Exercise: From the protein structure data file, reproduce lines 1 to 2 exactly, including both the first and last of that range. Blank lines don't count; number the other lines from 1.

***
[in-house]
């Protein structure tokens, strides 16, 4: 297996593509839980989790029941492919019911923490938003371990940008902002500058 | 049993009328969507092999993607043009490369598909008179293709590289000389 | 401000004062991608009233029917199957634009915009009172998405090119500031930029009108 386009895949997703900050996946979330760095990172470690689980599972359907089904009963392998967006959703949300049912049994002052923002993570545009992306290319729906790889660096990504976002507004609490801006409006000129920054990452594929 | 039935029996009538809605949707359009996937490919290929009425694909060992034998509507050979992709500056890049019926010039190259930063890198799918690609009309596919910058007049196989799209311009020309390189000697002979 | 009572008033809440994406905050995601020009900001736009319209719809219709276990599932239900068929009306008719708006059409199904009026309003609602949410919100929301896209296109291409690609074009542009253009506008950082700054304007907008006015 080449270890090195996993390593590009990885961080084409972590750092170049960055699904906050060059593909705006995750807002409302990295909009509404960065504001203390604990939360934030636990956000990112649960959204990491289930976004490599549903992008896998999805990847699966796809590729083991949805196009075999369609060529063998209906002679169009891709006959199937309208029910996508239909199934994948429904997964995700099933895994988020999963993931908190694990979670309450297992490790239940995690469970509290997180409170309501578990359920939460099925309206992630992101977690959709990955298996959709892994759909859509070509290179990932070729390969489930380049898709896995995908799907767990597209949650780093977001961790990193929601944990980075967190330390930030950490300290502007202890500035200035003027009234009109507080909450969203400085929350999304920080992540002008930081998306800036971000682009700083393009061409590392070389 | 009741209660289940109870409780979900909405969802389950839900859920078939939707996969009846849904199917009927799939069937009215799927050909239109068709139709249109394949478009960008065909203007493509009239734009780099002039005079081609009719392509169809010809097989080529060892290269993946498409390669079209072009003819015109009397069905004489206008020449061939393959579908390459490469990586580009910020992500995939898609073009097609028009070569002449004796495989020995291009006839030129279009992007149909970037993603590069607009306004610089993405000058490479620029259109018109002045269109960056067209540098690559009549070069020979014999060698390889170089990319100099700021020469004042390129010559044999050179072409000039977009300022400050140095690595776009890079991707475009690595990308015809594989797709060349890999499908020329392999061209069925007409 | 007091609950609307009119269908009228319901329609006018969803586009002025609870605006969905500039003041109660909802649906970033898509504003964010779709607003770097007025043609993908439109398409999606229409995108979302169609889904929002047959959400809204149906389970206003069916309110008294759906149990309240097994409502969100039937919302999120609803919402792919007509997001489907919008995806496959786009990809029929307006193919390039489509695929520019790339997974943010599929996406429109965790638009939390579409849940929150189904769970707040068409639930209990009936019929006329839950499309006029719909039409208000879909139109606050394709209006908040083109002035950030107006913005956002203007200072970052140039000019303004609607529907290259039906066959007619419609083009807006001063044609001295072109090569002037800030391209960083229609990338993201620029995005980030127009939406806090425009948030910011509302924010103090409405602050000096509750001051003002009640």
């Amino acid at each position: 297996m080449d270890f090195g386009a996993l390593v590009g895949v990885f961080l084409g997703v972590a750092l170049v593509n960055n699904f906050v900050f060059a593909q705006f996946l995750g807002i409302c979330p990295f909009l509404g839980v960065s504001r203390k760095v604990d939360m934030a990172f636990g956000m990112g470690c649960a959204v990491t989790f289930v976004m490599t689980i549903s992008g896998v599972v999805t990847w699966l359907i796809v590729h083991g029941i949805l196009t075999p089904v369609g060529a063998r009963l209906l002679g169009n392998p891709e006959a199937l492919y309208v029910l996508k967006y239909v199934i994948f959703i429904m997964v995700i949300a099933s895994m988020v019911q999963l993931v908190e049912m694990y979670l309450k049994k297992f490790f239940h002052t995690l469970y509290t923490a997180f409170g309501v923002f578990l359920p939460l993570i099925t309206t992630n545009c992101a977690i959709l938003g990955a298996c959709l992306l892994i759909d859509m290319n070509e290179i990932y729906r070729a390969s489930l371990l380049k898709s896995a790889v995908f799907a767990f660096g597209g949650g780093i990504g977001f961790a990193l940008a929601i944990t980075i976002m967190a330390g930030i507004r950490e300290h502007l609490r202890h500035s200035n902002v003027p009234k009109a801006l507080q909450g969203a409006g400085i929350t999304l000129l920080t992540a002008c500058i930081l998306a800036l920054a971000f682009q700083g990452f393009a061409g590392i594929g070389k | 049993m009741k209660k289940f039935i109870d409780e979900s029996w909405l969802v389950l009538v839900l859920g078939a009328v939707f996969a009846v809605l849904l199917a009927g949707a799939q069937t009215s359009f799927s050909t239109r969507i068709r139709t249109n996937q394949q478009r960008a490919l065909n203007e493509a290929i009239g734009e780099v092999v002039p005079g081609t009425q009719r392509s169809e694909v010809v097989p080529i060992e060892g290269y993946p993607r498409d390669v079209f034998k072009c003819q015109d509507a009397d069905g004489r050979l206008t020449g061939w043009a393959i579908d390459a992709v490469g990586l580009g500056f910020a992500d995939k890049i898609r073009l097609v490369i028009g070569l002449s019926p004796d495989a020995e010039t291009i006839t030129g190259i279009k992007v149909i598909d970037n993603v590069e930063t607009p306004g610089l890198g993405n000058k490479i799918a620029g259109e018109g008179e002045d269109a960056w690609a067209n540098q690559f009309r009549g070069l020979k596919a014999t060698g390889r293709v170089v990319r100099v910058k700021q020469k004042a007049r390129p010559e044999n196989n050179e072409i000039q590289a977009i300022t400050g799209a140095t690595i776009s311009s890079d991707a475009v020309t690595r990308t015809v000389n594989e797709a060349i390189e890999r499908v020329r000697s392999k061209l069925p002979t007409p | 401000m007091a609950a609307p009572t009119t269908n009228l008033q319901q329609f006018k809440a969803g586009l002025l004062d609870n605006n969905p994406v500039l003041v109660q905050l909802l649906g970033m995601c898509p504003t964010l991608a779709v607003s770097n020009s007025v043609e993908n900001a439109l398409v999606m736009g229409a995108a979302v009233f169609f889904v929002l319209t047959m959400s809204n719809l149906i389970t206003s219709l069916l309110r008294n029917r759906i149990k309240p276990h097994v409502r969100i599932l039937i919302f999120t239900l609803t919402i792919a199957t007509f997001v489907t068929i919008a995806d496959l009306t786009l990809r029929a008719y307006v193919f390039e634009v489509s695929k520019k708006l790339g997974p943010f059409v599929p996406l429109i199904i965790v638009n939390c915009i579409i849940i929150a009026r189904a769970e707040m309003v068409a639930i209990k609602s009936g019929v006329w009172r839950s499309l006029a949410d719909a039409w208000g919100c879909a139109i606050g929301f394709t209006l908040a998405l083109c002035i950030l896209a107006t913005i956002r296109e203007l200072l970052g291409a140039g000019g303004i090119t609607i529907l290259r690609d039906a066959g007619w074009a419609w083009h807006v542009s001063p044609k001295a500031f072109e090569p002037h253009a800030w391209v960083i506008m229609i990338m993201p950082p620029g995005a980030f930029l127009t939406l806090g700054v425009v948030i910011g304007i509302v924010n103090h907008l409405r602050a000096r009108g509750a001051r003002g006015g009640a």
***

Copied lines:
[in-house]
């Protein structure tokens, strides 16, 4: 297996593509839980989790029941492919019911923490938003371990940008902002500058 | 049993009328969507092999993607043009490369598909008179293709590289000389 | 401000004062991608009233029917199957634009915009009172998405090119500031930029009108 386009895949997703900050996946979330760095990172470690689980599972359907089904009963392998967006959703949300049912049994002052923002993570545009992306290319729906790889660096990504976002507004609490801006409006000129920054990452594929 | 039935029996009538809605949707359009996937490919290929009425694909060992034998509507050979992709500056890049019926010039190259930063890198799918690609009309596919910058007049196989799209311009020309390189000697002979 | 009572008033809440994406905050995601020009900001736009319209719809219709276990599932239900068929009306008719708006059409199904009026309003609602949410919100929301896209296109291409690609074009542009253009506008950082700054304007907008006015 080449270890090195996993390593590009990885961080084409972590750092170049960055699904906050060059593909705006995750807002409302990295909009509404960065504001203390604990939360934030636990956000990112649960959204990491289930976004490599549903992008896998999805990847699966796809590729083991949805196009075999369609060529063998209906002679169009891709006959199937309208029910996508239909199934994948429904997964995700099933895994988020999963993931908190694990979670309450297992490790239940995690469970509290997180409170309501578990359920939460099925309206992630992101977690959709990955298996959709892994759909859509070509290179990932070729390969489930380049898709896995995908799907767990597209949650780093977001961790990193929601944990980075967190330390930030950490300290502007202890500035200035003027009234009109507080909450969203400085929350999304920080992540002008930081998306800036971000682009700083393009061409590392070389 | 009741209660289940109870409780979900909405969802389950839900859920078939939707996969009846849904199917009927799939069937009215799927050909239109068709139709249109394949478009960008065909203007493509009239734009780099002039005079081609009719392509169809010809097989080529060892290269993946498409390669079209072009003819015109009397069905004489206008020449061939393959579908390459490469990586580009910020992500995939898609073009097609028009070569002449004796495989020995291009006839030129279009992007149909970037993603590069607009306004610089993405000058490479620029259109018109002045269109960056067209540098690559009549070069020979014999060698390889170089990319100099700021020469004042390129010559044999050179072409000039977009300022400050140095690595776009890079991707475009690595990308015809594989797709060349890999499908020329392999061209069925007409 | 007091609950609307009119269908009228319901329609006018969803586009002025609870605006969905500039003041109660909802649906970033898509504003964010779709607003770097007025043609993908439109398409999606229409995108979302169609889904929002047959959400809204149906389970206003069916309110008294759906149990309240097994409502969100039937919302999120609803919402792919007509997001489907919008995806496959786009990809029929307006193919390039489509695929520019790339997974943010599929996406429109965790638009939390579409849940929150189904769970707040068409639930209990009936019929006329839950499309006029719909039409208000879909139109606050394709209006908040083109002035950030107006913005956002203007200072970052140039000019303004609607529907290259039906066959007619419609083009807006001063044609001295072109090569002037800030391209960083229609990338993201620029995005980030127009939406806090425009948030910011509302924010103090409405602050000096509750001051003002009640």